The Washington Post

With rail vote days away, Loudoun board prepares for final work session

As the Loudoun County Board of Supervisors prepares for a final work session Friday to discuss the extension of Metro’s Silver Line, county leaders have made it clear that, despite a recent request by three supervisors for an additional deadline extension, a final vote on whether to commit to the project will take place Tuesday.

The board faces a Wednesday deadline to decide whether to opt in to the second phase of the construction, which would bring Metrorail to Dulles International Airport and eastern Loudoun.

Shortly before a June 18 work session, supervisors Kenneth D. Reid (R-Leesburg), Geary Higgins (R-Catoctin) and board Vice Chairman Janet Clarke (R-Blue Ridge) distributed a list of 21 items that they said should be addressed before the board casts a final vote on the project. Among the items was an unofficial request to extend Loudoun’s current decision deadline by five months, to Dec. 1.

“We believe that if [the Metropolitan Washington Airports Authority], Fairfax County and [Washington Metropolitan Area Transit Authority] truly want to partner with Loudoun County on this project, they will take the time to work through the construction and funding details on this project,” the memo said. “This is not much to ask for in return for a lifetime of commitment from our citizens.”

Despite the proposal, Board of Supervisors Chairman Scott K. York (R-At Large) released a statement Friday emphasizing that the board had not made a formal request for an additional deadline extension and had no plans to do so.

“For clarity’s sake, the Board of Supervisors has not, and I repeat, has not, requested an extension,” the statement said. “A vote to opt in or opt out will occur on July 3.”

Four members of the board — supervisors Matt Letourneau (R-Dulles), Shawn Williams (R-Broad Run), Ralph Buona (R-Ashburn) and York have expressed support for the project. Supervisor Eugene A. Delgaudio (R-Sterling) has voiced emphatic opposition throughout the rail discussions. The positions of the remaining supervisors — Reid, Higgins, Clarke and Suzanne Volpe (R-Algonkian) — are uncertain, appearing to have fluctuated between conditional support and skeptical concern.

After the release of the memo listing 21 items for opt-in consideration last week, Reid took a step back from the request for more time, clarifying in a statement that the list was “by no means an ultimatum of necessary conditions.”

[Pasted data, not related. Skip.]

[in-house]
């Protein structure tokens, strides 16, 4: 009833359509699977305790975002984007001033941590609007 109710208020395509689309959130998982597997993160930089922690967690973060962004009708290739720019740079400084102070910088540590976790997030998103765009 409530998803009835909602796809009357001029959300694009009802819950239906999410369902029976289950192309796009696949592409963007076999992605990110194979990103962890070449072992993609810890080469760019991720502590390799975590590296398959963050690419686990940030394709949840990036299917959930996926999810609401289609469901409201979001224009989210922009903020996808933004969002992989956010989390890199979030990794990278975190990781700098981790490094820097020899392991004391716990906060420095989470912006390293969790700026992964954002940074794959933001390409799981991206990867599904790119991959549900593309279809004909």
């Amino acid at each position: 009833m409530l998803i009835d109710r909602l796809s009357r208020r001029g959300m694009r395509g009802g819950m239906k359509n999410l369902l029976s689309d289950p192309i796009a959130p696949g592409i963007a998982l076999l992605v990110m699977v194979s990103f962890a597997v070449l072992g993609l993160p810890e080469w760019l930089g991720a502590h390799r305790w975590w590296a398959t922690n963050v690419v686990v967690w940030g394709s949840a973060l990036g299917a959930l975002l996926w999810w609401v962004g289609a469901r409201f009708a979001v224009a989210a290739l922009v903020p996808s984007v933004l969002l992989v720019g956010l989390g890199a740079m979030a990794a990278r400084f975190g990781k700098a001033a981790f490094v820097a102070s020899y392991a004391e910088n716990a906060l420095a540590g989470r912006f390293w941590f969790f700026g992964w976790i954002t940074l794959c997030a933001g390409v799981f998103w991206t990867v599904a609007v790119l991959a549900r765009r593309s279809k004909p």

Although he supports an extension of time to “work out certain particulars,” he said, if they are not resolved before the deadline, he does not think a “hard date” of Dec. 1 “is by any means necessary or desired to accomplish that.”

In recent weeks, supervisors have examined several possible funding sources for the project, including establishing special tax districts, instituting a commercial and industrial tax, and a combination of the two. The board has focused in particular on the possibility of a tax district, proposed by Williams, that would concentrate on commercial properties and undeveloped land in the immediate vicinity of the Metro stations.

In an e-mail newsletter to constituents, Buona said that he was “cautiously optimistic” about the board’s stance on the second phase of the construction.

In the newsletter, Buona noted that a majority of Loudoun residents who addressed the board at a June 4 public meeting were in favor of the rail extension. More than 1,000 e-mails his office received were also “overwhelmingly in favor” of the project, he said.

Buona, like several of his colleagues, has expressed a desire to fund Loudoun’s roughly $270 million share of the construction costs without placing a financial burden on county taxpayers or dipping into the county’s general fund.

“I believe we are very close to having that plan finalized and that it will be palatable to a majority of the supervisors,” Buona said in the newsletter.

Letourneau said in an interview Tuesday that he was less confident about where the board stood but that he hoped the final work session might pave the way to majority support.

“I still think it’s really up in the air. There’s four of us who are going to support the project. I think it’s safe to say there’s three who are not, and two are in the middle,” Letourneau said.

He said he hoped that defining a financial plan would give the skeptical supervisors “a reason to vote for the project, but there’s certainly no strong indications either way.”

It isn’t often that a major project makes it to a final vote without a clear indication of how the board will proceed, Letourneau noted.

“This may be one of those situations,” he said. “It certainly adds to the drama.”

Caitlin Gibson is a local news and features writer for The Washington Post.


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